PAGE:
SM PIER — After several weeks of internationally flavored sounds, the 25th Annual Twilight Dance Series is bringing the music back home tonight with two artists dedicated to delivering Americana rock.
The headliner for the show is local roots musician Dave Alvin and his band, the Guilty Women.
Born and raised in Downey, Calif., Alvin remembers being awestruck when his family would drive through Santa Monica.
“Going to Santa Monica was like going to Europe,” he said. “I love Santa Monica but, to me, it’s still Europe.”
Alvin grew up listening to the music his older cousins listened to, rock ‘n’ roll, country and folk, and today describes his own musical style as a synthesis of these varied sounds.
Though he wrote his own songs from an early age, at first he didn’t consider music as a profession.
“To me, making a living playing music and writing songs, it didn’t seem like a realistic thing,” he said.
Then in 1979 he and older brother Phil Alvin started a band called The Blasters, which he played in until 1985. After a short stint with the band X, Alvin went solo with backup band the Guilty Men.
In 2000 Alvin won a Grammy for Best Contemporary Folk Album, but he has dabbled in many genres of music.
“I’m a blues guitar player,” he said. “I don’t limit myself as a songwriter. I will write what the song tells me to write.”
Alvin now plays with an all-female group, the Guilty Women, which has brought him a much-needed career change after the death of close friend and band member Chris Gaffney.
After Gaffney’s death last year from cancer, Alvin was invited to play at the Hardly Strictly Bluegrass Festival in San Francisco’s Golden Gate Park. When asked what performance he would give, he immediately decided to change directions and bring in a female band.
“I picked up the phone and called the various members and in two hours I had a band,” he said. “It was all women that I’d worked with over the years.”
The Guilty Women are some of the most well-respected musicians in Americana music — Cindy Cashdollar, Nina Gerber, Laurie Lewis, Christy McWilson, Sarah Brown, Amy Farris and Lisa Pankratz — and Alvin said they rock as hard as any of the men he’s played with.
“When you listen to the record, it could be guys, but on the other hand, it’s the first time in my 30-year career I’m the best looking guy in the band,” he joked.
Alvin and the Guilty Women released a self-titled CD this May on the same day that Alvin released a special tribute CD in honor of Gaffney. The CD, called “Chris Gaffney Tribute: Man of Somebody’s Dreams,” showcases well-known artists, such as Los Lobos and Calexico, singing their favorite Gaffney song.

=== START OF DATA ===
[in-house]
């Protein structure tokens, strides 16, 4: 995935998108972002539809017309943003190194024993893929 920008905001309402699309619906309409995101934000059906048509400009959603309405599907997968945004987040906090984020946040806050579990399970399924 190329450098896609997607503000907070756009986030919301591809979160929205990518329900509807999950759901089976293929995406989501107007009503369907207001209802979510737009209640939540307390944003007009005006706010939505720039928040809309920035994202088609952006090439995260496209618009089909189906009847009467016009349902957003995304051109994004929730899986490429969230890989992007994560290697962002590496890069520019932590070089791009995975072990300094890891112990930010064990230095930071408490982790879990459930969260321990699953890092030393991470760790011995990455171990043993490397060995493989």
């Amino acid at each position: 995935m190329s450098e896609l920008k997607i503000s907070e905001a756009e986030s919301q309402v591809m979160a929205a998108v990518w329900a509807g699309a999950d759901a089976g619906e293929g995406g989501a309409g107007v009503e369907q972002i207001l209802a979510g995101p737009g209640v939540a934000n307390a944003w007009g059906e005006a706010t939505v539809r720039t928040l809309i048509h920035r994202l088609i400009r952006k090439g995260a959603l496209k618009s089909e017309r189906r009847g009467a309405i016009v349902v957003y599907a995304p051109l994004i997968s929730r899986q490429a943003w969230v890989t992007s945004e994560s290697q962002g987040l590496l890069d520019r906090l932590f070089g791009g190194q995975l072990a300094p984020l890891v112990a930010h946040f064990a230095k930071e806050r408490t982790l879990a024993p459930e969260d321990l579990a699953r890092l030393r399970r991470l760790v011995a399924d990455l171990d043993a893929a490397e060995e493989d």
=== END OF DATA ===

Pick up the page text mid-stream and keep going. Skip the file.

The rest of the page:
“What’s neat about it is most tribute records are to artists that people have heard of, but this is a tribute record to an artist that most people don’t know,” Alvin said. “I’m very proud to give him something he never got when he was alive.”
Opening for Alvin is Paul Thorn, an artist who can best be described as a roots rock ‘n’ roller.
“For those people who are fans of Bruce Springsteen, Bruce Springsteen can’t hold Paul Thorn’s jockstrap,” said Rene Engel, booking agent for the pier. “He’s incredible. He’s inspirational. His connection with the audience is just fantastic.”
Thorn grew up in Tupelo, Miss., the birthplace of Elvis Presley, and he credits Elvis as one of his musical influences along with the gospel music sung in his father’s church.
“My dad was a pentecostal preacher. I grew up singing in church,” Thorn said.
The songwriter has been touring since 1997, but he admits that it can be a struggle to find an audience.
“In today’s music world with record companies going out of business and top 40 radio is a wasteland, it seems like real artists who really have something they want to say, they have to do it on their own,” he said.
But Thorn hasn’t been at it for long. Before he began performing, he was a professional boxer and was ranked ninth nationally in the middleweight division.
The fight Thorn is most famous for is a fight that he lost against Roberto Duran in 1988. After eight years boxing, Thorn retired from the sport and focused on music full time.
“I stopped because in a sport like that you can get hurt unless you’re the absolute best,” he said. “Rather than stay in and get hurt, I took it as far as I could then I let it go and got back to my music.”
Thorn said he looks forward to leaving his Southern home for a few days and play in Santa Monica, adding that many West Coast listeners haven’t been introduced to his blend of Americana rock and roots blues.
“We’re building a following kind of the old fashioned way,” he said. “We haven’t actually played in this area that often so we’re kind of excited to come out and play for [everyone].”